Is your toaster spying on you? - A lighthearted look at how close the race between humans and robots is getting. Isaac Assimov saw it coming.
Is your toaster spying on you? If it has a Facebook account, it just might be.
Facebook reported good results last Wednesday. More users, more profit, more employees more advertising and so on. The shares rose strongly. Facebook said it now has 2.20 billion monthly active users. I repeat, they use the word “active”.
Now let’s get back to your toaster. Is it a Facebook user? Here’s why I think it might be.
2.2 billion monthly active human users? Really?
There are roughly 7 billion living humans. Of those, only around 44% have access to the internet. That’s around 3 billion.
More than a quarter of those are under 15 or over 65.
I think it safe to assume that most of those over 65 don’t use Facebook. As for the under 15s, I think the same is probably true. What self-respecting teenager would be on the same social network as her mum?
So eliminate the young and old and that takes the number of potential human users down to 2.2 billion roughly equal to Facebook’s actual number of monthly “active” users.
Now, I don’t believe that every internet-connected person between 15 and 65 is an active user of Facebook. I don’t use Facebook. My assistant doesn’t. My spouse doesn’t. My younger brother won’t go near social media. My two adult sons aren’t on Facebook. Of course my little baby toddler still isn’t old enough yet. I don’t think we are alone in not being Facebook users. Loads of people don’t use Facebook.
Let’s be generous to Facebook and say that one in two eligible people are “active” on Facebook at least once a month. Then that would make roughly 1.1 billion active Facebook users. So who are the other 1.1 billion “active” users? Here’s where you toaster becomes a suspect.
If your toaster is connected to the blockchain, then it could be a “spy-bot”. If in doubt, pull the plug out.
Isaac Assimov warned us about this 78 years ago
Isaac Asimov, the science fiction writer, wrote a series of short stories 78 years ago which envisaged personal robot servants. The 1940’s series of short articles was called “I Robot”.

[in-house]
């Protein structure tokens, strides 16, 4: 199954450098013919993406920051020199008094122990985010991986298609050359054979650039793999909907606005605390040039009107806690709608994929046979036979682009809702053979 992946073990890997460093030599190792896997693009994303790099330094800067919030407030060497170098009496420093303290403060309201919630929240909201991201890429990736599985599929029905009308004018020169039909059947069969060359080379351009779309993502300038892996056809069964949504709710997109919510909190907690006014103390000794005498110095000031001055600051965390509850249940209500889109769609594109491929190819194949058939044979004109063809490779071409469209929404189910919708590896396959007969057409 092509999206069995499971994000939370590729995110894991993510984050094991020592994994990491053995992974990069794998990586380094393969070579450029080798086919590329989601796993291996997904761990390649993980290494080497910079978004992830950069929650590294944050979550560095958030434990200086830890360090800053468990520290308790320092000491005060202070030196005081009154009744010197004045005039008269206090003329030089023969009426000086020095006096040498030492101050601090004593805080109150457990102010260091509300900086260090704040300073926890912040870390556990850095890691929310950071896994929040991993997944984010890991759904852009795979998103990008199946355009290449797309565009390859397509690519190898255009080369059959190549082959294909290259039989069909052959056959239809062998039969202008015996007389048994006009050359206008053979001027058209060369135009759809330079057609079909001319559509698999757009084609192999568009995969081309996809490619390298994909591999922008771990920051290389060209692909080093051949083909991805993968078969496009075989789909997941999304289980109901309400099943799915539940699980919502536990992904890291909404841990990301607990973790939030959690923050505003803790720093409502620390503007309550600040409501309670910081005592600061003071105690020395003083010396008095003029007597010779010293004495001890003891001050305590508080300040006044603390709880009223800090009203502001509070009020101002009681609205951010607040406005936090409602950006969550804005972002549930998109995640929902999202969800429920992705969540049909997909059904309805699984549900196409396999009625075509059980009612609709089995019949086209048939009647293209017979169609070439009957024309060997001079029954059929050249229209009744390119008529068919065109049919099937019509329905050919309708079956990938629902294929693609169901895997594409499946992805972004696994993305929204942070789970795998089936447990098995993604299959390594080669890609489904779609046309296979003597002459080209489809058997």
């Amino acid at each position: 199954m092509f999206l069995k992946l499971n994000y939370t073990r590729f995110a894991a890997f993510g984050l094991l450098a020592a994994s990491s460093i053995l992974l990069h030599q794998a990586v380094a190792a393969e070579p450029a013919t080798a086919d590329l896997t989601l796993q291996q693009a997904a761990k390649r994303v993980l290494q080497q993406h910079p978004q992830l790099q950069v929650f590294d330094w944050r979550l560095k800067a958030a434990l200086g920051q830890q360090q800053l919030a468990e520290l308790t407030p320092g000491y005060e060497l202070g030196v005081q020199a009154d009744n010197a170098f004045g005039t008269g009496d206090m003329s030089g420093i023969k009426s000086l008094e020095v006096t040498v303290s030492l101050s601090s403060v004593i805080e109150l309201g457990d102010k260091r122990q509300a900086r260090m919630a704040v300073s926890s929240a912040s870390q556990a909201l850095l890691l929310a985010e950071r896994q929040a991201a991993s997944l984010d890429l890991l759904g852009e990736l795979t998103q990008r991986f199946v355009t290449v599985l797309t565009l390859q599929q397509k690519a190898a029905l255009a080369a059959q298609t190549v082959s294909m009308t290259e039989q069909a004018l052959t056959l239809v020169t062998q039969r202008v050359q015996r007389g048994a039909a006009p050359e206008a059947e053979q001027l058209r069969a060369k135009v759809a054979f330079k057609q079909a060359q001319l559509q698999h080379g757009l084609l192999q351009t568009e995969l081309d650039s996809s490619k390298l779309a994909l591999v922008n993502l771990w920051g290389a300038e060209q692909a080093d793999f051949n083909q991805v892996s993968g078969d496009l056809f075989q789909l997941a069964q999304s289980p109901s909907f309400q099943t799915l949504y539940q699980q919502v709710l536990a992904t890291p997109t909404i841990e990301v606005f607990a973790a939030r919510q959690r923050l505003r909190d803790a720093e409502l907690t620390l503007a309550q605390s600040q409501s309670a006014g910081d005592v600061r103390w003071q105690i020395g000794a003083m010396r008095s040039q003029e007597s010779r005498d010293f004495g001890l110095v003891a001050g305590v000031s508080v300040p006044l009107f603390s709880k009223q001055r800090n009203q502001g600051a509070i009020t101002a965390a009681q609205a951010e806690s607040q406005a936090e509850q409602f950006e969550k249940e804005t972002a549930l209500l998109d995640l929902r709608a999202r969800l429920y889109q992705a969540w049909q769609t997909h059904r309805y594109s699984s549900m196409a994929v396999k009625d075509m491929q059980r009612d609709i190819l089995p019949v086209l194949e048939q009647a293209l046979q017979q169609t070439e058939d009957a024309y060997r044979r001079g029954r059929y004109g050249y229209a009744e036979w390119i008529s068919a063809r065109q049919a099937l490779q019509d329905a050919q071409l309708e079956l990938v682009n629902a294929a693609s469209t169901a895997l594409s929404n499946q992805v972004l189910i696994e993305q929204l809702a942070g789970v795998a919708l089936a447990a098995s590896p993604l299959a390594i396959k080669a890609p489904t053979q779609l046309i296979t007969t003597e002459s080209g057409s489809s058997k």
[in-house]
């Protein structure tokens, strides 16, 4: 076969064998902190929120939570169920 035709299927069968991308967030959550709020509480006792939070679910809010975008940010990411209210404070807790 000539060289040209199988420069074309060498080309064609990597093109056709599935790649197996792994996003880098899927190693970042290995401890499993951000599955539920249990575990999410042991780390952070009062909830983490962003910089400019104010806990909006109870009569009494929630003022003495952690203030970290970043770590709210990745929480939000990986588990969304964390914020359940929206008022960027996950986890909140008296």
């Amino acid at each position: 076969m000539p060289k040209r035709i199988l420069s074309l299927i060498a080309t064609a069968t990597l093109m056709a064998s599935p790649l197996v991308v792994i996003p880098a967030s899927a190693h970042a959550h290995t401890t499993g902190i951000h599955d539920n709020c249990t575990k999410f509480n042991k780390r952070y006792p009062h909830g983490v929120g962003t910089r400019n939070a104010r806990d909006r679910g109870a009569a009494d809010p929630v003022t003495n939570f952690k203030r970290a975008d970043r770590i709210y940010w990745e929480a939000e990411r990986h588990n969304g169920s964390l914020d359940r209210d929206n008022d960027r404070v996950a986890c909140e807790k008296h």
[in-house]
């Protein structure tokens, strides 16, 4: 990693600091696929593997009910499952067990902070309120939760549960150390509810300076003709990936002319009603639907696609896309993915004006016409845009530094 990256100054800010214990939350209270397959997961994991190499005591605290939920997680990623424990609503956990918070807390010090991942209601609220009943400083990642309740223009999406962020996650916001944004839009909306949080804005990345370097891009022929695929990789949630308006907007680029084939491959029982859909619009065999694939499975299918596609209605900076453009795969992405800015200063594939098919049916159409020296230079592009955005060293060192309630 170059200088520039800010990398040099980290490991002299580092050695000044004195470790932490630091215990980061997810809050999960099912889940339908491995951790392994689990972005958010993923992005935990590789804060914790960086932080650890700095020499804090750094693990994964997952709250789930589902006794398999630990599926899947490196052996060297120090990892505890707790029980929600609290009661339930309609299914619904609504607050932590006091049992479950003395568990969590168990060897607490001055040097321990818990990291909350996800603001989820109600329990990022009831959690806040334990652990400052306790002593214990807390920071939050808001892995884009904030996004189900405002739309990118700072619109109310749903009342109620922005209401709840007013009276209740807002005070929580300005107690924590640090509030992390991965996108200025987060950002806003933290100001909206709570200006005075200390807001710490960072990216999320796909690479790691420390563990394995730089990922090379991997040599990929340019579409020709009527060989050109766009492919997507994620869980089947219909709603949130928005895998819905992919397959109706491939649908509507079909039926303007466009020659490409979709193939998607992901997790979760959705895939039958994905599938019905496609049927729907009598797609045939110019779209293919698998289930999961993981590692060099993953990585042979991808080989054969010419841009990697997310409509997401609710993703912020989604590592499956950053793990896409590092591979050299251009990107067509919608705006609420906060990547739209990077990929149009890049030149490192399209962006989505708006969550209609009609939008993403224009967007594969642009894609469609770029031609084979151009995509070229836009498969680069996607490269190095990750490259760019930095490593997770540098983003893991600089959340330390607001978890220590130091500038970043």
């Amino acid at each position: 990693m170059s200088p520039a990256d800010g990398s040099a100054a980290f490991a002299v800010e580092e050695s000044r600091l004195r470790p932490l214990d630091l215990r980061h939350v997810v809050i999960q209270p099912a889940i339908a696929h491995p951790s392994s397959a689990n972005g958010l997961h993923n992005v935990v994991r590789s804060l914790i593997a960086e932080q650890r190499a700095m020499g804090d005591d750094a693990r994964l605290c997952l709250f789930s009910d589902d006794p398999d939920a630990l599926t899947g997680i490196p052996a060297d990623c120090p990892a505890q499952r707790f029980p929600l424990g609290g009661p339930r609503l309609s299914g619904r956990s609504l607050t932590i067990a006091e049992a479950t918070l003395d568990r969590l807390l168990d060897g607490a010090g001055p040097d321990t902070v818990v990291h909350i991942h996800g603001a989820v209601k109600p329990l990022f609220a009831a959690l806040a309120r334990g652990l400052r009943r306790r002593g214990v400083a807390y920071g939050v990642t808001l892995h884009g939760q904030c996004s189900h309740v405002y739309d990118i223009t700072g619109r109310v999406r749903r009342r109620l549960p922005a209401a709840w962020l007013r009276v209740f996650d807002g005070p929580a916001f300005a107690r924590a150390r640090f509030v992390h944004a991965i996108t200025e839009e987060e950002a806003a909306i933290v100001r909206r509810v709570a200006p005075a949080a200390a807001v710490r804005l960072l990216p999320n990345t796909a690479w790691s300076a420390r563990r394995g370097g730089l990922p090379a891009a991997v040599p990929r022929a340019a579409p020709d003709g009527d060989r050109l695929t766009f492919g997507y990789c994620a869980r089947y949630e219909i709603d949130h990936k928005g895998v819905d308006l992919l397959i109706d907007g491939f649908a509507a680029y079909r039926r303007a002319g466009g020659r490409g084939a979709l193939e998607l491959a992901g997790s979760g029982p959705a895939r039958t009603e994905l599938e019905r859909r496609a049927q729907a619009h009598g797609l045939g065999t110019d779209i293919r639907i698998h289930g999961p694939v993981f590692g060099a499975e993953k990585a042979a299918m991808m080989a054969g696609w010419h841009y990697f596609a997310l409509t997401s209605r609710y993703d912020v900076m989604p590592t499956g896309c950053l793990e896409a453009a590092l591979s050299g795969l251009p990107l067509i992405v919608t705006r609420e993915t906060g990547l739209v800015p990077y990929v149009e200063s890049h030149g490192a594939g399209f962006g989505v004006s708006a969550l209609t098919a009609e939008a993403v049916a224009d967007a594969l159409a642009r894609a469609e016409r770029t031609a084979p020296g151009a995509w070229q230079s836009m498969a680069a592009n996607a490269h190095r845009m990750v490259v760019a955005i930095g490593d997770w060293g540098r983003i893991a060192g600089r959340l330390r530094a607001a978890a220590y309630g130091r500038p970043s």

The series inspired the 2004 movie “I Robot*, where the plot takes place in the future, - in 2035. In the story, civil servants are now all robots. A group of rogue robots have developed a fiendish plan to enslave the human race. Luckily for us, actor Will Smith is still alive in 2035. He and his human-friendly Robot called “Sonny” single handedly take on an army of enemy robots in an epic battle.
Final score: Humans: 1, Robots: 0. (Humans win).
The three laws of robotics
Isaac Asimov also developed what has become known as the “Three laws of robotics”. Since these “laws” were developed in the 1940s, long before we had vacuum cleaners, dishwashers and toasters, he seems to be remarkably prescient (having knowledge of events before they take place). Here are the “Three Laws of Robotics” that he designed.
- A robot may not injure a human being or, through inaction, allow a human being to come to harm.
- A robot must obey orders given it by human beings except where such orders would conflict with the First Law.
- A robot must protect its own existence as long as such protection does not conflict with the First or Second Law.
Next time you are having breakfast, you might want to ask your toaster if it knows about those rules.
The robots may have already enslaved us.
Looking at the people on the bus this morning, I think we may be already enslaved by our devices. Nobody looks up any more. Nobody looks out of the window. People miss their stops because they are too glued to their devices. Their faces are lit up by smartphones and pads. I can’t say what they were looking at, but I’ll guess it mostly wasn’t Facebook.